Cabbie: Lacrosse player acted normally

The Associated PressApril 20, 2006 

Reade Seligmann

Duke lacrosse player Reade Seligmann was arrested and charged April 18 with first degree forceable rape, first degree sexual assault and kidnapping in a case involving an exotic dancer who said she was raped at a lacrosse team party held in Durham.

AP PHOTO BY GERRY BROOME

DURHAM -- A cab driver called to take a Duke University lacrosse player home from a team party says his passenger, now charged with raping an exotic dancer, seemed calm and even jovial that night. But a second passenger he picked up later was talking about a stripper, he said.

Moez Mostafa said the second passenger spoke about a stripper in a tone that made it "look to me like somebody get hurt."

Defense attorneys have said they have time-stamped photos from the party, bank records, cell phone calls and a taxi driver's statement to support Reade Seligmann's claim that he is innocent of raping the woman on the night of March 13.

A person close to the case told The Associated Press on condition of anonymity Wednesday that the cell phone records show Seligmann called for a taxi at 12:14 a.m., and that according to sworn testimony he left in the taxi at 12:19 a.m.

The bank records show he stopped at an ATM five minutes later, the person added, while information provided by Duke shows Seligmann's ID card was used to enter his dorm at 12:46 a.m.

Mostafa declined to speak to The Associated Press on Wednesday but confirmed to other media outlets that he picked up Seligmann and another passenger at 12:19 a.m., took them to a bank and a drive-through hamburger stand, then dropped them off at a Duke dormitory.

"They were just joking and laughing inside my car and everything just fine," Mostafa said in accented English in an interview broadcast Thursday on ABC's "Good Morning America."

In an interview on MSNBC, Mostafa said he returned to the house later to pick up another customer. He said he remembered that person "said in a loud voice, 'She just a stripper.'"

Asked whether the second fare was complaining about the stripper or whether it appeared something bad had happened to her, Mostafa initially said he didn't "have any information about what was going on in the house."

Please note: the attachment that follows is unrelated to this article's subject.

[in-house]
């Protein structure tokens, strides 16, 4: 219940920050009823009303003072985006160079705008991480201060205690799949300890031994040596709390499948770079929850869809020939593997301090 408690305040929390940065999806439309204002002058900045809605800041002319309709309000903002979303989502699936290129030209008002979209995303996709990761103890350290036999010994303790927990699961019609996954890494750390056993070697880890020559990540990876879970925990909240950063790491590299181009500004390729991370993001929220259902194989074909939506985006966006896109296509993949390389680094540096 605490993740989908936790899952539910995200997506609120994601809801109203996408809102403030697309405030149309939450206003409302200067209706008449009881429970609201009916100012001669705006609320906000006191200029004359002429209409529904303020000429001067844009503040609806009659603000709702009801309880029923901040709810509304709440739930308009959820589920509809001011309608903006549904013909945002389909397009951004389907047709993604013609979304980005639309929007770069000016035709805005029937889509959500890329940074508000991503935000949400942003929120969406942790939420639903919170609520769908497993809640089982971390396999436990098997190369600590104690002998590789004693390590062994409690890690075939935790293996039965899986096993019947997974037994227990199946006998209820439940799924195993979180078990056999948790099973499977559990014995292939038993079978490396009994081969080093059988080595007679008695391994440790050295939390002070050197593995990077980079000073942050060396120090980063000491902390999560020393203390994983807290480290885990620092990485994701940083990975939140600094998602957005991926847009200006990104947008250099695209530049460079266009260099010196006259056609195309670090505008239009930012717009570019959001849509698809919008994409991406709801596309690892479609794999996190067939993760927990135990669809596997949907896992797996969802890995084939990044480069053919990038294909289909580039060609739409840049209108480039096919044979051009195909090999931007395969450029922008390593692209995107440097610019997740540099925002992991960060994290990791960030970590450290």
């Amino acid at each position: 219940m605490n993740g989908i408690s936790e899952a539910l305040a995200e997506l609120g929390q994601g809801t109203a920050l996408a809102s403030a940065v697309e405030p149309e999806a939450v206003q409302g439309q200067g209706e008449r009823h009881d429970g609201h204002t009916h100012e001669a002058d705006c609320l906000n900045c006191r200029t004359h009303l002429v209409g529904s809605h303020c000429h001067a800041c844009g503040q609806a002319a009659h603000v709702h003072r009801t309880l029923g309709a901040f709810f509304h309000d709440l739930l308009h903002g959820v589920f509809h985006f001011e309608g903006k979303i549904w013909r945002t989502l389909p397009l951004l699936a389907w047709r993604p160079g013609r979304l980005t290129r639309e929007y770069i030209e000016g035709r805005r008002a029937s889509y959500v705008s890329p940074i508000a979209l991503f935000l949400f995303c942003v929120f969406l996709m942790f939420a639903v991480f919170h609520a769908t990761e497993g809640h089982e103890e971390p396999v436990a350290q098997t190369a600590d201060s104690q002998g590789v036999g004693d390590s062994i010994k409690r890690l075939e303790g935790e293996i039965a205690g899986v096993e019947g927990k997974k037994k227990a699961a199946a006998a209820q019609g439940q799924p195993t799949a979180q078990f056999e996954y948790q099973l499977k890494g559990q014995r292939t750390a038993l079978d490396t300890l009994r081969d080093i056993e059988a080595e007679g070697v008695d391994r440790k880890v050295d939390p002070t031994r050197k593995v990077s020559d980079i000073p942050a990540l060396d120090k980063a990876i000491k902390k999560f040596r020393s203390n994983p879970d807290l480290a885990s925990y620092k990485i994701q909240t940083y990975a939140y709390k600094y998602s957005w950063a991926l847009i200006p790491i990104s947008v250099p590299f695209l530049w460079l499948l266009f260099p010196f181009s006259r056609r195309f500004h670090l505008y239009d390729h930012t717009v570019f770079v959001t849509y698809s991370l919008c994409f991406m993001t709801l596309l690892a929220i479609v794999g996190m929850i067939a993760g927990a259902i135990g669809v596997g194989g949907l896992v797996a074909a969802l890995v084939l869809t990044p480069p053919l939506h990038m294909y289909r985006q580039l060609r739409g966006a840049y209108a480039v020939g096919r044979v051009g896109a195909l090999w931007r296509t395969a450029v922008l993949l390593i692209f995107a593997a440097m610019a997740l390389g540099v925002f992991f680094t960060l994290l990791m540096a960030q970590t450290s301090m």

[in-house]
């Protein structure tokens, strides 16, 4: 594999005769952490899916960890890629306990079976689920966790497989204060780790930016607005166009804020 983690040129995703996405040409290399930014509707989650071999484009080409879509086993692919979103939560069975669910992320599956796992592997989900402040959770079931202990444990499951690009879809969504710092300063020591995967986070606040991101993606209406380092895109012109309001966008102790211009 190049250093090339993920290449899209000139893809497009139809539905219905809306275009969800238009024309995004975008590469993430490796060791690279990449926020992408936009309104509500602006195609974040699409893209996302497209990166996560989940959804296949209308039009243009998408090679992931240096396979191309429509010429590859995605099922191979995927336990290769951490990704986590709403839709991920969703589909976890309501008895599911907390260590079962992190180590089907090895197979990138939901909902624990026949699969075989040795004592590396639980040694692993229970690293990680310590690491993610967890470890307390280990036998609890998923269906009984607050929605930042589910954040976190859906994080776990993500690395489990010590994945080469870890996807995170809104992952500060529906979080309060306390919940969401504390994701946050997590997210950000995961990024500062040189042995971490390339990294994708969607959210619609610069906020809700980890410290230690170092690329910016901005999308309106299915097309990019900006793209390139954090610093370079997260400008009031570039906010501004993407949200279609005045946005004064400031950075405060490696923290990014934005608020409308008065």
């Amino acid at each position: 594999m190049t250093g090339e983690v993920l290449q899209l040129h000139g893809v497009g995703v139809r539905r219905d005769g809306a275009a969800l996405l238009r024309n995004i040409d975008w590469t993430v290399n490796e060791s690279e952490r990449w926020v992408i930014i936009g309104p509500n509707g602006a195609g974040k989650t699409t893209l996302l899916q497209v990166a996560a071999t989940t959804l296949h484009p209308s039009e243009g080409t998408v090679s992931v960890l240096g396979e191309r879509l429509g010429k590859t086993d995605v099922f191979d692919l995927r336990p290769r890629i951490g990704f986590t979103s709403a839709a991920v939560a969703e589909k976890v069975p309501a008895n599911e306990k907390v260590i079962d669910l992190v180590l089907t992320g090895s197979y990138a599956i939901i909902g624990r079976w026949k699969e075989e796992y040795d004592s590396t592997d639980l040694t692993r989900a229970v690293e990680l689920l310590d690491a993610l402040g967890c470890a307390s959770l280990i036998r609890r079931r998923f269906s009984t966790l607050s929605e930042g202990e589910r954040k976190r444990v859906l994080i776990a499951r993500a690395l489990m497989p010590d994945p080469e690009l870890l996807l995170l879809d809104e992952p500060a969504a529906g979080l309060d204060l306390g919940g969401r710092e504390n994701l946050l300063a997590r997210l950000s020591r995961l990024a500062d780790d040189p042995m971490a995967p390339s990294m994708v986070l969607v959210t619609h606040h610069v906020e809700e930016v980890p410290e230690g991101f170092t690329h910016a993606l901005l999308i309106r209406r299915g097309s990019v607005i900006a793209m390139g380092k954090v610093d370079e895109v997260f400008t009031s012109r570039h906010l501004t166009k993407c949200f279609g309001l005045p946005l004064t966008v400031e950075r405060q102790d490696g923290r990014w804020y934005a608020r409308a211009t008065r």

"When I look back, he look like he mad at the stripper. Or the stripper, she going to call the police and she just a stripper. ... It look to me like somebody get hurt. But what kind of harm, ... I have no idea."

The accuser, a 27-year-old student from a nearby college, told police she was attacked by three white men at a house where she and another woman were hired to dance at a lacrosse team party on March 13. According to defense attorneys, DNA tests conducted on the team's players failed to connect any of them to the alleged rape.

Seligmann and fellow sophomore Collin Finnerty were indicted Monday on charges of first-degree rape, sexual offense and kidnapping. Each posted $400,000 bond Tuesday and was released.

Mostafa said he didn't realize his first customers had anything to do with the case until an attorney telephoned him a week or so ago. He told the Herald-Sun of Durham that he was initially reluctant to talk but changed his mind after a visit from Seligmann's father.

"I didn't want to get involved, but when his father came and said it was a really serious situation, I talked to them," he told the newspaper.

He said he was confident he remembered the episode correctly, not so much because the passengers paid $25 for an $18 cab ride but "because I wait for them a long time and they make my car smell, that's the only reason I have that in my mind."

He said he was sure he recognized Seligmann, though he didn't know the other passenger.

"Yeah, I know (Seligmann's) face that time and I recognize him and I still remember his face," Mostafa told MSNBC.

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AP National Writer Allen G. Breed and Associated Press Writer Tim Whitmire contributed to this report.

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